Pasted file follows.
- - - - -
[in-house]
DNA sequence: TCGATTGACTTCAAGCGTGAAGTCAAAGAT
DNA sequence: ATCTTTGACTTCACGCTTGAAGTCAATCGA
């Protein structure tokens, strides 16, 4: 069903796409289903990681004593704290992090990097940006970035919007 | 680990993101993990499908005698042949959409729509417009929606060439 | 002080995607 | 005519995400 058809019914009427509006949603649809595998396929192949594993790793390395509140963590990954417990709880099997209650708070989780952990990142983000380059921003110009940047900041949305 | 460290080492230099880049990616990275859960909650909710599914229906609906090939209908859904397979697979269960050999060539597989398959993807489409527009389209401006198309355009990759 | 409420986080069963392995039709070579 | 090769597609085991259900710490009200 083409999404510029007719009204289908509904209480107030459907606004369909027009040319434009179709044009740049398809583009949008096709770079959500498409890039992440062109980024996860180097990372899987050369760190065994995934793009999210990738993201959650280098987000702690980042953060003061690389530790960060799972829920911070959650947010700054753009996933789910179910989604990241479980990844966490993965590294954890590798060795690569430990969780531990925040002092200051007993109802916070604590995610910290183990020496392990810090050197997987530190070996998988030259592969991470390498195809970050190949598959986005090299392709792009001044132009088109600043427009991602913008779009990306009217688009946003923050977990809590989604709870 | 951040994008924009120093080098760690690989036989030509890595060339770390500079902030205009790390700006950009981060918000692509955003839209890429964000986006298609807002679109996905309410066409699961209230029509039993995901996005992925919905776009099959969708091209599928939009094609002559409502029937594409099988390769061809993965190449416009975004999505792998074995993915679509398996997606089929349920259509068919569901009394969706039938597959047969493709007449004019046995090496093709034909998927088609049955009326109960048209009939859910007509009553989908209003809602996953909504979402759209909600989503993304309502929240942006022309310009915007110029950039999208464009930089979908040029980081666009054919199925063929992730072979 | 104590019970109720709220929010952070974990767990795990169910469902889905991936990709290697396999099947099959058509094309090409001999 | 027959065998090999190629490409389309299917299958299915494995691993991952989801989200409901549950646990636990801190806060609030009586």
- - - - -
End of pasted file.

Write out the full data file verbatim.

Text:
[in-house]
DNA sequence: TCGATTGACTTCAAGCGTGAAGTCAAAGAT
DNA sequence: ATCTTTGACTTCACGCTTGAAGTCAATCGA
């Protein structure tokens, strides 16, 4: 069903796409289903990681004593704290992090990097940006970035919007 | 680990993101993990499908005698042949959409729509417009929606060439 | 002080995607 | 005519995400 058809019914009427509006949603649809595998396929192949594993790793390395509140963590990954417990709880099997209650708070989780952990990142983000380059921003110009940047900041949305 | 460290080492230099880049990616990275859960909650909710599914229906609906090939209908859904397979697979269960050999060539597989398959993807489409527009389209401006198309355009990759 | 409420986080069963392995039709070579 | 090769597609085991259900710490009200 083409999404510029007719009204289908509904209480107030459907606004369909027009040319434009179709044009740049398809583009949008096709770079959500498409890039992440062109980024996860180097990372899987050369760190065994995934793009999210990738993201959650280098987000702690980042953060003061690389530790960060799972829920911070959650947010700054753009996933789910179910989604990241479980990844966490993965590294954890590798060795690569430990969780531990925040002092200051007993109802916070604590995610910290183990020496392990810090050197997987530190070996998988030259592969991470390498195809970050190949598959986005090299392709792009001044132009088109600043427009991602913008779009990306009217688009946003923050977990809590989604709870 | 951040994008924009120093080098760690690989036989030509890595060339770390500079902030205009790390700006950009981060918000692509955003839209890429964000986006298609807002679109996905309410066409699961209230029509039993995901996005992925919905776009099959969708091209599928939009094609002559409502029937594409099988390769061809993965190449416009975004999505792998074995993915679509398996997606089929349920259509068919569901009394969706039938597959047969493709007449004019046995090496093709034909998927088609049955009326109960048209009939859910007509009553989908209003809602996953909504979402759209909600989503993304309502929240942006022309310009915007110029950039999208464009930089979908040029980081666009054919199925063929992730072979 | 104590019970109720709220929010952070974990767990795990169910469902889905991936990709290697396999099947099959058509094309090409001999 | 027959065998090999190629490409389309299917299958299915494995691993991952989801989200409901549950646990636990801190806060609030009586």